Diabetes medication may help patients lose weight

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Aug 19, 2015 06:00 AM EDT

As much as $245 billion was spent for diagnosed diabetes in the United States in 2012, according to the American Diabetes Association. Diabetes is prevalent among 29.1 million Americans, or 9.3% of the population. Recently, a study showed that a diabetes drug treatment may be effective in helping obese diabetic patients lose weight.

WebMD reports that the research published in the Journal of the American Medical Association studied 846 obese or overweight diabetes patients, with one group given 1.8 mg of liraglitude, and another 3 mg of the same drug daily. The other group was given placebo. Liraglutide is a non-insulin medicine that help maintain blood sugar levels in adults afflicted with type 2 diabetes.

Results of the study showed that those who took 1.8 mg of medication lost around 11 lbs or five percent of their body weight, while those who took placebo lost only 5 lbs or two percent of their body weight. Additionally, around 25 percent of those who took a 3 mg dose of liraglitude lost at least 10 percent of their body weight, while 16 percent of the 1.8 mg group lost the same amount, and 7 percent of the placebo users lost also 10 percent of their body weight. All of the participants in the study undergone a reduced-calorie diet and increased physical activity.

WebMD reports that according to lead researcher Dr. Melanie Davies, a professor of diabetes medicine at the University of Leicester in the U.K., "We now have evidence that supports the use of the 3 mg-dose for weight loss in patients with type 2 diabetes."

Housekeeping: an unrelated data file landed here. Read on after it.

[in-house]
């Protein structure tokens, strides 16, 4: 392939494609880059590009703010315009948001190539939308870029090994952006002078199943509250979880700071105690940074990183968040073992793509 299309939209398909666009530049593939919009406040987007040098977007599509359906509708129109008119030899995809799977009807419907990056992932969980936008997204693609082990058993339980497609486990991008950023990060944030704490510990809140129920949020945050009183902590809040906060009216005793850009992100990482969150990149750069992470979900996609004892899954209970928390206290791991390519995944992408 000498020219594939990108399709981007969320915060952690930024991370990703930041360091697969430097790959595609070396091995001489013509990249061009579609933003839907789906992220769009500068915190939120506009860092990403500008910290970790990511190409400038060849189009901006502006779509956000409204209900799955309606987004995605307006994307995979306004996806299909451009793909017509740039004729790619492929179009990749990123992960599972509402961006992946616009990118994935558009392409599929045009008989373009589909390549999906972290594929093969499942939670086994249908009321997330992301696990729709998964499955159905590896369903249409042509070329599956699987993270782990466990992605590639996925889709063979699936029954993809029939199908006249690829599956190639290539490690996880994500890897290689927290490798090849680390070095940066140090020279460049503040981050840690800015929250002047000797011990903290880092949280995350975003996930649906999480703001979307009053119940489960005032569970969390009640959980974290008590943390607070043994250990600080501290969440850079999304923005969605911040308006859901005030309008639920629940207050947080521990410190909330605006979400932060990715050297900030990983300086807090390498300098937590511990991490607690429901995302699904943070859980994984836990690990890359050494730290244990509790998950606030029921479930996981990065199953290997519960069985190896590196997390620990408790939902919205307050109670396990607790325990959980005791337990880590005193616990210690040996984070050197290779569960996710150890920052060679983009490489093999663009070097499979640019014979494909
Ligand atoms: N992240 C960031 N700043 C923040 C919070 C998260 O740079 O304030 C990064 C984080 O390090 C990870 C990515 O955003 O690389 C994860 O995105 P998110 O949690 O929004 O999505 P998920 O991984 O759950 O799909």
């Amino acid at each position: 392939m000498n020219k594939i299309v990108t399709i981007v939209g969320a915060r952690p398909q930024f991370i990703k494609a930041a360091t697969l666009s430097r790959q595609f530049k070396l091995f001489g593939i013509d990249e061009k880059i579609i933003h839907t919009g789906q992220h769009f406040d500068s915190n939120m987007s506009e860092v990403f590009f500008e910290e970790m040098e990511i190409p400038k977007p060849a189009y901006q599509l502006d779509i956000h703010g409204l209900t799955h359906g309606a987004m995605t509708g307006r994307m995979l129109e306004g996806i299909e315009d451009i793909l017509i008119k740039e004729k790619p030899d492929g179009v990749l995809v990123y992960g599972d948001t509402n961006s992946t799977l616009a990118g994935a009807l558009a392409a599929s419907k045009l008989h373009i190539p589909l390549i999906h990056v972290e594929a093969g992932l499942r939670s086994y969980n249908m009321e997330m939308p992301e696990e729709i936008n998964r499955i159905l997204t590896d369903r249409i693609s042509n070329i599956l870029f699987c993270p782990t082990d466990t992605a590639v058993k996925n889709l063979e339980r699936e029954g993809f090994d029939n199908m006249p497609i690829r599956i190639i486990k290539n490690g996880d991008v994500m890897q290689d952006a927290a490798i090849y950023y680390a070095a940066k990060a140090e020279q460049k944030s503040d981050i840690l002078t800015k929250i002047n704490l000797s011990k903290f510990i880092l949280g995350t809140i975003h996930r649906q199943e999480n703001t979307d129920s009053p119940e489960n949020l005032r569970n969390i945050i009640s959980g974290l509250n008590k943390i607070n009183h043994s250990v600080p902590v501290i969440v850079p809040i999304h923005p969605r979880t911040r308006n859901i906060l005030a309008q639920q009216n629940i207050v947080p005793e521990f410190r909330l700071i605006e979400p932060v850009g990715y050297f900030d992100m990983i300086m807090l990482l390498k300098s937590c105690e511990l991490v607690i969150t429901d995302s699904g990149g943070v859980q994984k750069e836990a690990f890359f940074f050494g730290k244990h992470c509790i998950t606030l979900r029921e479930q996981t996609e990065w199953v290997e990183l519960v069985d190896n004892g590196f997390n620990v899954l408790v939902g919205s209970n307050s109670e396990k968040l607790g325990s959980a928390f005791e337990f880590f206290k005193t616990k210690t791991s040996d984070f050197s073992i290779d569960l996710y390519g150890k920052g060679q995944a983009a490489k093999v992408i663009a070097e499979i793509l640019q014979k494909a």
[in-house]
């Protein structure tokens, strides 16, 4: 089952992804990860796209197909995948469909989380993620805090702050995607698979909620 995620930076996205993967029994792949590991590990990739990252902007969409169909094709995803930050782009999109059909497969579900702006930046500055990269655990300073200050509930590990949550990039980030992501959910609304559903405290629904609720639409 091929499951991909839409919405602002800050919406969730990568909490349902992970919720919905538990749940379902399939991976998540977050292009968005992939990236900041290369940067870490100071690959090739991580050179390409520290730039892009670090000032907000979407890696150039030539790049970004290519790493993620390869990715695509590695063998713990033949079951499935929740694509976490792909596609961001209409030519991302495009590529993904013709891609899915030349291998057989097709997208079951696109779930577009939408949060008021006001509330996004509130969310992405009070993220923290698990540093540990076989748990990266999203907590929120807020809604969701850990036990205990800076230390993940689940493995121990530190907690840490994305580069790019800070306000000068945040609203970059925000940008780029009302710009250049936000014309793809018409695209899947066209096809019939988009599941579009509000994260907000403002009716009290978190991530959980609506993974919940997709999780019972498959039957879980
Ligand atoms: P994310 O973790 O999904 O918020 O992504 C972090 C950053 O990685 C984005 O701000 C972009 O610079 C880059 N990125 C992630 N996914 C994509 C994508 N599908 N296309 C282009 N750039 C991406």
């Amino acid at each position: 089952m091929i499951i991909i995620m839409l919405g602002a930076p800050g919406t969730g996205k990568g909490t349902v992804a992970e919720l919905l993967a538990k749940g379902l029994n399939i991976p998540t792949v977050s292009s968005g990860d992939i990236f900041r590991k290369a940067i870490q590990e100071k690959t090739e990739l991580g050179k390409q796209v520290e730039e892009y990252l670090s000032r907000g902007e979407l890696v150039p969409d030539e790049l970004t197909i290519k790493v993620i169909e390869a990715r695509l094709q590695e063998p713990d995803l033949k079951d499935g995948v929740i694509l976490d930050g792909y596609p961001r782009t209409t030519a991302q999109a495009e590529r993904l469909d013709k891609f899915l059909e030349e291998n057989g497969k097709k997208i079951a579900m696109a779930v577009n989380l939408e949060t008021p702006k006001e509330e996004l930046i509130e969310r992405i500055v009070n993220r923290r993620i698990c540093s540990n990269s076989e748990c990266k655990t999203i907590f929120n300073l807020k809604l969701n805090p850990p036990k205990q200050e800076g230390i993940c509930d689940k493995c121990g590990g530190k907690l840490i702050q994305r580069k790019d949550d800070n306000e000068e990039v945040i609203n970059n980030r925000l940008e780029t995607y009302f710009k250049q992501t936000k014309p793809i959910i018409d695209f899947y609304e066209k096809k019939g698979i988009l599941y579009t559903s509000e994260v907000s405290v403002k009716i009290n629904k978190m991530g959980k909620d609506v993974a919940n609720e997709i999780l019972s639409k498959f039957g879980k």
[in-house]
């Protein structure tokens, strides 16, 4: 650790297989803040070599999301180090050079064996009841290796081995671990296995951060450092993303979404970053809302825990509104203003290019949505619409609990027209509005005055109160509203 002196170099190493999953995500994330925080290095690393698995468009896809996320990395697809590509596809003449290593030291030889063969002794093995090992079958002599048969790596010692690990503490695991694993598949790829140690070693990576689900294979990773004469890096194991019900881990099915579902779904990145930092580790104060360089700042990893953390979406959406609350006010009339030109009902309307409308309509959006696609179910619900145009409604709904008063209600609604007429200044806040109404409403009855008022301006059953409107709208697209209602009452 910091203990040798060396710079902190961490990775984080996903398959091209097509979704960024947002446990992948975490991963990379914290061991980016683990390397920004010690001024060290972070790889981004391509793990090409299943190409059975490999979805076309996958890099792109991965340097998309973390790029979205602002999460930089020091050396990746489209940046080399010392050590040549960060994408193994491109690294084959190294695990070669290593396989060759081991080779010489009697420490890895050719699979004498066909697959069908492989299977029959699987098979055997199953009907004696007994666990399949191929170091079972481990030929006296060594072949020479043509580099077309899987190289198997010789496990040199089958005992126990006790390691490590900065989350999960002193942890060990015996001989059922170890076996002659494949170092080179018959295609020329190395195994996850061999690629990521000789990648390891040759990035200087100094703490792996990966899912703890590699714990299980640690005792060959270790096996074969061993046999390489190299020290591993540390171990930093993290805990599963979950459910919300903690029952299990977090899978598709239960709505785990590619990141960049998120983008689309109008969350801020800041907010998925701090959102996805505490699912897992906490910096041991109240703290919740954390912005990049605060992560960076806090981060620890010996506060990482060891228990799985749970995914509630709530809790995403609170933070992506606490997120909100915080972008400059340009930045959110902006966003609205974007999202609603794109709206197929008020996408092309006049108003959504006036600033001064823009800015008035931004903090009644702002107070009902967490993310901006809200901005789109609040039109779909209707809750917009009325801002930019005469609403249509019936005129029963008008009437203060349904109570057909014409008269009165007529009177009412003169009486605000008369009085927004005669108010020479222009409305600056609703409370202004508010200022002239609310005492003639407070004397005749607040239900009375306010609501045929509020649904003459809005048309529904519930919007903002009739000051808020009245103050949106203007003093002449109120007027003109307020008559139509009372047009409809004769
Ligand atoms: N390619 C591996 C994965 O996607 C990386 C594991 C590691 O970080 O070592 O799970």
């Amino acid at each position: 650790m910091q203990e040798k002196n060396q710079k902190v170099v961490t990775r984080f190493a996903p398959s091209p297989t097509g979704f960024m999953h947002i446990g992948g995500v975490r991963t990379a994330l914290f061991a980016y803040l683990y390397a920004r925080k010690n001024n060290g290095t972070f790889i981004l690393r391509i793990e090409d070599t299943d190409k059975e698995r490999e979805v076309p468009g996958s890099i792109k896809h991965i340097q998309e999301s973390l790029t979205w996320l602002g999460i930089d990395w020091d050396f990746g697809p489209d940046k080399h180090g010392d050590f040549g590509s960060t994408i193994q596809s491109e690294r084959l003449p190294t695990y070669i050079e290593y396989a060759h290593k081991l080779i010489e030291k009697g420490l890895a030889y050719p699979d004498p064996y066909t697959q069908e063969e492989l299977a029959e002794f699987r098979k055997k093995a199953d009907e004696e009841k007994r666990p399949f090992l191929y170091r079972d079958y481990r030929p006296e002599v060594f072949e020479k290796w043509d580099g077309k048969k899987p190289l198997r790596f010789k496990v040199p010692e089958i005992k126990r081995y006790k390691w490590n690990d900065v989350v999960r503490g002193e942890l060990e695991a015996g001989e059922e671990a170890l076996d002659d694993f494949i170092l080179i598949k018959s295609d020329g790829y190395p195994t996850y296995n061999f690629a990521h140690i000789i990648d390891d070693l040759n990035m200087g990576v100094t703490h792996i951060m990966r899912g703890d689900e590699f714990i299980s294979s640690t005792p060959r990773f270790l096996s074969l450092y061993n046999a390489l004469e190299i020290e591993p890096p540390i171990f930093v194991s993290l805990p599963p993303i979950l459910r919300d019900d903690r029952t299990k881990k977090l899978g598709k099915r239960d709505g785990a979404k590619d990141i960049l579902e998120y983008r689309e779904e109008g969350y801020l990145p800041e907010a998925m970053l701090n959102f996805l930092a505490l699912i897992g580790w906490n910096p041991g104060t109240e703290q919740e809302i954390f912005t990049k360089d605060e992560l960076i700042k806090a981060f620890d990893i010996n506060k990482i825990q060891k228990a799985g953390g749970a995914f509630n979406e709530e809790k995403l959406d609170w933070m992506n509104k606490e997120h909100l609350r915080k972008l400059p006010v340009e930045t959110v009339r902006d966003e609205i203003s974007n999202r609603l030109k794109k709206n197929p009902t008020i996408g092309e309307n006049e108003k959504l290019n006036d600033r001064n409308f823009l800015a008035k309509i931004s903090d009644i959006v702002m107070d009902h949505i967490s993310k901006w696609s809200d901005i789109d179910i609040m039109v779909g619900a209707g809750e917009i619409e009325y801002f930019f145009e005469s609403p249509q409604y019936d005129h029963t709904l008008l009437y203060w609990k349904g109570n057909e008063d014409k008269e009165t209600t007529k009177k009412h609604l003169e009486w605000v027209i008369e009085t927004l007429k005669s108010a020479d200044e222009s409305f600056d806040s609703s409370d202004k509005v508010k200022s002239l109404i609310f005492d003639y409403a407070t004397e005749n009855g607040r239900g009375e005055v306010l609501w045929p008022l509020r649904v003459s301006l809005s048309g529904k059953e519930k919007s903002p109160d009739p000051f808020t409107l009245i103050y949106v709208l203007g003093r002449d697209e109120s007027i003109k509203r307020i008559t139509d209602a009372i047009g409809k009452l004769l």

Davies said that the 3 mg dose of liraglutide helped diabetes patients lose at least five percent of body weight. She added: "this higher dose of [liraglutide] provided additional blood sugar-lowering than the dose currently licensed to treat patients with diabetes."

However, the US Food and Drug Administration has only approved the 1.8 mg dose for the treatment of type 2 diabetes. The FDA approved the 3 mg dose for the treatment of weight loss only. According to Dr. Joel Zonszein, director of the Clinical Diabetes Center at Montefiore Medical Center in New York City, "We can prescribe up to 1.8 mg for diabetes, that is the highest dose, but insurance companies will not approve the 3 mg-dose for diabetes."

However, he did not see any problem in using the higher dosage of liraglutide. It's just a matter of cost for the patients.

Aside from drugs, diet also plays a crucial part in any diabetic's battle with the disease. Men's Health reports that according to Scott Isaacs, M.D., an endocrinologist and obesity specialist in Atlanta, Georgia, "Most diabetes experts don’t endorse the GI index because it doesn’t translate to the real world in any way. You can’t add up the GI index of individual foods in a meal and make a prediction of how your blood sugar will respond."

Duke University's Dr. Eric Westman's advice is simple: "The best way to control blood sugar is to avoid foods that raise it in the first place."

Westman also encourages low-carb plans that help manage diabetes. According to Men's Health, the doctor did an experiment to check if low-glycemic diets work better than low-carb diets. Results showed that when participants were asked to decrease carb intake to 20 grams per day, their average was at 29 grams. After 24 weeks, however, participants not only lost 23 lbs, but also showed improved glucose measures, increased good HDL cholesterol, and decreased triglycerides. This, among other studies, showed that in fighting diabetes, it is also best to change one's eating habits.

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